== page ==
‘Beyond the scale, rising aspirations, increasing demand, young demographics, growing digitalised economy, India is the fastest growing large economy, the third largest economy globally by purchasing power parity. You’re looking at 25% of the global workforce over the next decade coming from India. You’re looking at a USD 1 Trillion digital economy by 2026, with 900 million active internet users, and the highest global fintech adoption rate. 7 of 36 edtech unicorns are Indian. The e-commerce market is expected to reach USD 325 billion by 2030. It is the fastest growing startup ecosystem.’

But according to Natasha, the Australian business sector’s understanding of the changing New India, is still below par. She does not see that kind of interest or awareness of the Indian market that would elevate the bilateral economic engagement effectively and in real-time.

‘I’m also a UN Women fellow at the University of Sydney. When we discuss case studies of US, European or Australian companies, I see merit in bringing India into those conversations – the only way to demystify cultural complexity is through cultural intelligence.’

‘The dynamic pace, scale, depth and breadth of the Asian market, changes so quickly that if you are not really in tune with it, the data reverses itself every three months. If you’re really anchoring your understanding of the Indian economy based on something that you experienced even five years ago, it’s a disaster. You are way off track. And I think that’s where we really need to do a lot of work. Business literacy on the economic opportunity that the region presents is lacking.’

In 2022 Newland Global came out with a compendium of success stories of Australian companies in India and Indian companies in Australia. ‘Many Australian companies are reluctant to explore the opportunities presented by the Indian market because they put it in the too hard basket. And this is based on perceptions from decades ago. In this compendium we showcase the success that some key Australian companies are having in the Indian market. These case studies expose companies to real business experiences, opportunities, dilemmas, and decisions. It educates companies to consider the broader organisational, industry, and societal context, cultivating the capacity for critical analysis, judgment, decision-making, and action as they explore, enter, and expand in these markets.’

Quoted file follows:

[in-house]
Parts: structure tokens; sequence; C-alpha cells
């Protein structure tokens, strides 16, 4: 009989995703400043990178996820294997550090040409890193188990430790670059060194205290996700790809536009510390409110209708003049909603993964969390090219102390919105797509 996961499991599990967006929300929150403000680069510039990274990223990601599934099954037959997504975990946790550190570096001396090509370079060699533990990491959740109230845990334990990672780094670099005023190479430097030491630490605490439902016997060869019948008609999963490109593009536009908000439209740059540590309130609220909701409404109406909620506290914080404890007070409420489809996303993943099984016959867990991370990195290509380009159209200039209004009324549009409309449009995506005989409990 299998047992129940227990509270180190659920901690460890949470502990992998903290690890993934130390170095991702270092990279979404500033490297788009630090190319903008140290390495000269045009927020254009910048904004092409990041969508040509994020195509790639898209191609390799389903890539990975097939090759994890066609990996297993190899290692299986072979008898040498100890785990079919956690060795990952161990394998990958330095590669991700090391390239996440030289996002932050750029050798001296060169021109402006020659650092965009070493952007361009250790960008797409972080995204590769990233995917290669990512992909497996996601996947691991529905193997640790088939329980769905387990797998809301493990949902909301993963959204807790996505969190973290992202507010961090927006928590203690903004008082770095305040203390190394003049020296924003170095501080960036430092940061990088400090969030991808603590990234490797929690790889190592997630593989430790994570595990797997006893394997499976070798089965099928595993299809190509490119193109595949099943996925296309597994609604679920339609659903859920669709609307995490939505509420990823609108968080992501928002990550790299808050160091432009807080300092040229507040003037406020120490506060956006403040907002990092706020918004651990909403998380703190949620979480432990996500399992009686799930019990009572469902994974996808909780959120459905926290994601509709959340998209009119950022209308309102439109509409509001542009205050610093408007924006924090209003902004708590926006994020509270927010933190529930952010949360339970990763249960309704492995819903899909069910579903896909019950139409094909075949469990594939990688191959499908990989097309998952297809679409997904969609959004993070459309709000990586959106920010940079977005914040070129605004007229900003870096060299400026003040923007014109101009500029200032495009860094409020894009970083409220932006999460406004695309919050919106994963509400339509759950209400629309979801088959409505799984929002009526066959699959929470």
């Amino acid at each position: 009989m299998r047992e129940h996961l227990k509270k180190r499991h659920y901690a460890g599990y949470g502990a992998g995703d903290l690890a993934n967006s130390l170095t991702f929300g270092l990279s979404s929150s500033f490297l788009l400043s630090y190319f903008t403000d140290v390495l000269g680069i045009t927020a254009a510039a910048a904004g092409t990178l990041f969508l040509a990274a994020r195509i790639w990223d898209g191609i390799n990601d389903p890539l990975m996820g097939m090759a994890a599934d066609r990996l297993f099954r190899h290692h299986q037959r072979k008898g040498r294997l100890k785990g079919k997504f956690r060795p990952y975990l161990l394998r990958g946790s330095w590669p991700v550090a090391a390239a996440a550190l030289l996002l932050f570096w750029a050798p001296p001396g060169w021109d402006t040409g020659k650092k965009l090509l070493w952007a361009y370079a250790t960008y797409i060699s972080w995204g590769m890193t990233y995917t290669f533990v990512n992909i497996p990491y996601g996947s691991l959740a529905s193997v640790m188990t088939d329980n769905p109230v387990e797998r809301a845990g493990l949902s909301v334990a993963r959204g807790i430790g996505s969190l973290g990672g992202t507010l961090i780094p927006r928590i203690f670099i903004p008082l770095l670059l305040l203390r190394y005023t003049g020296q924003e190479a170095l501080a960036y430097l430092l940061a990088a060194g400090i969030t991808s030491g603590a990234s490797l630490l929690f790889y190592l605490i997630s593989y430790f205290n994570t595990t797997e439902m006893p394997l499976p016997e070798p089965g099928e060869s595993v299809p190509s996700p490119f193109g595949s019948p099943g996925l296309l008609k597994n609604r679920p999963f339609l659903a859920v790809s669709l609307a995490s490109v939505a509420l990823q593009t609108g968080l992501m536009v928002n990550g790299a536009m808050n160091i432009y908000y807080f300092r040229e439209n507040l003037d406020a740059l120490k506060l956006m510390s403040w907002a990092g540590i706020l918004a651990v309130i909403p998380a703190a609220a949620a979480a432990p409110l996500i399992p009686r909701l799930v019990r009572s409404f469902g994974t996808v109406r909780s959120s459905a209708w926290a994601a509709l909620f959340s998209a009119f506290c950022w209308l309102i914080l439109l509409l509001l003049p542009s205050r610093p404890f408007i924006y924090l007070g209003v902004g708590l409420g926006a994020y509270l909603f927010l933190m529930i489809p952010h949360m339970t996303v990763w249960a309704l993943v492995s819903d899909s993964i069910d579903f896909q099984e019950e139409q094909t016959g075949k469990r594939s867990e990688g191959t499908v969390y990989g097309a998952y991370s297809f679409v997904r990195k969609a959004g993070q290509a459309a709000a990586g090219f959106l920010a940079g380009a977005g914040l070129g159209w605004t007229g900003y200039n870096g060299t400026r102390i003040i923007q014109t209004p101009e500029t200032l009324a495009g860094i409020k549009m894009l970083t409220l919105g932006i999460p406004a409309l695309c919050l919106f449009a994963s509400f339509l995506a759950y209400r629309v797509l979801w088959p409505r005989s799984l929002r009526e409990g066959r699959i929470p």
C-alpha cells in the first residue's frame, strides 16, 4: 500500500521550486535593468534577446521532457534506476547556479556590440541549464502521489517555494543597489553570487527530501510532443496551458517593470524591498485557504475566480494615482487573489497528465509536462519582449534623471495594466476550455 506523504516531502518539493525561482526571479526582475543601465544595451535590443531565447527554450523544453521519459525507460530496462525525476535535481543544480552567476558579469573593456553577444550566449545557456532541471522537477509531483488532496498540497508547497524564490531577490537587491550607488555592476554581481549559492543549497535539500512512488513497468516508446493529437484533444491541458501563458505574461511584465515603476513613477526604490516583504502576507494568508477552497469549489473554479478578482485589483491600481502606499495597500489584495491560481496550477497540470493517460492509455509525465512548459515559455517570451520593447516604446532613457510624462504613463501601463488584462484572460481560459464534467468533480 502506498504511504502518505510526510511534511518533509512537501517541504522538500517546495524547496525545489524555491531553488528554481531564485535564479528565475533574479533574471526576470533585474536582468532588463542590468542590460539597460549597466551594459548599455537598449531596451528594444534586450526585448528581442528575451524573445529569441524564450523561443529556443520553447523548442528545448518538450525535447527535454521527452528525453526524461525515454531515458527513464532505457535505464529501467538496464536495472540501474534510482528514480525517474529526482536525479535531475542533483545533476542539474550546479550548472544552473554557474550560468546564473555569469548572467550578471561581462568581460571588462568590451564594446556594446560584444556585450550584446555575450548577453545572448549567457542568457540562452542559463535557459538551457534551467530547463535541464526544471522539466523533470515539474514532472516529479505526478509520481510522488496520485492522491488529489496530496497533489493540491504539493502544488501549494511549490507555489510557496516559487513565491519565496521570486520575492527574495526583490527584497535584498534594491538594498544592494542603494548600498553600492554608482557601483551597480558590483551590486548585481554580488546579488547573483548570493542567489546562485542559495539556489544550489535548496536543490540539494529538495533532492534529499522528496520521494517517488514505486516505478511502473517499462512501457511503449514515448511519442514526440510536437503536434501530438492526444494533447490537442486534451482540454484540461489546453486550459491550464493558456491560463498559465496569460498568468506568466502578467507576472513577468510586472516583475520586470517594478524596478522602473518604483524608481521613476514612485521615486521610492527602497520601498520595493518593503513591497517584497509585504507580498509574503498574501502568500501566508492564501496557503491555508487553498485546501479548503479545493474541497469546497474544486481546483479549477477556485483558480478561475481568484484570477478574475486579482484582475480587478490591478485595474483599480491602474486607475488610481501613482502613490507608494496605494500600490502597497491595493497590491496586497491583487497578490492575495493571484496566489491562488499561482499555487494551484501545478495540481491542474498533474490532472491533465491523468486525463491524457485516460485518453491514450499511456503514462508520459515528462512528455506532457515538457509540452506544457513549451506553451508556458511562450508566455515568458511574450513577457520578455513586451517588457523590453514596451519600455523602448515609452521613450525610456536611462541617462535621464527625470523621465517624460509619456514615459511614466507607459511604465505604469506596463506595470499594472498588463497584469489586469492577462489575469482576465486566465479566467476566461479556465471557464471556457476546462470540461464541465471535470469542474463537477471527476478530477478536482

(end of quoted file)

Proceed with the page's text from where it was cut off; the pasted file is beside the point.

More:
‘Geo-strategic and geo-economic realities have changed. The Indo-Pacific is emerging as a new pivot to power, driven by common interests and converging ethos of strategic powers who have their own set of influences and ambitions, with a desire for rules-based order. Australia and India are situated in the most dynamic region of the Indo–Pacific that is the centre of economic and strategic gravity today. The opportunity is immense.’

Natasha was the 2022 Chief Executive Women Scholar for Governance Institute of Australia’s Executive Director Course.

‘When you look at Australian boards, how many of our board members have Asian expertise? Especially at a time when the opportunity is at its peak and when you should be talking about diversifying in that market. If you do not have that kind of insight on your board, you will never be ready to make a call for your company to enter that market. So, I think my problem and my concern is that despite understanding the relevance of it, we’re still not ready, We’re still not open. We are still in our cocoons. We see the incentive, but we don’t explore the opportunity.

This was one of the reasons why Natasha wanted to do the Governance Institute’s Effective Director Course. To equip herself with the skills and understanding of Australian boards and board complexity. Acquiring the skills that would enable her to understand and advise boards, where she could bring her expertise and experience to bear.

‘I’m very grateful for that opportunity and the experience of the Effective Director Course was marvelous. It was a very experienced cohort around the table with very interesting insights and experience across different boards.’

‘As businesses continue to expand their global reach, having a workforce and leadership that understands the significance and nuances of different regions, cultures, and markets is invaluable. There is a need for Asia-literate directors who bring new thinking and perspectives. I see it as an opportunity for boards. There is a need for diverse boardrooms with an understanding of the broader geopolitical landscape, economic and social system needs. Having a strong foundation in governance principles is integral to effective leadership skills and better decision-making, an invaluable learning from EDC.’


Natasha Jha-Bhaskar is part of the organising team for the Bilateral Roundtable that will be held on the sidelines of the International Governance Leadership Conference.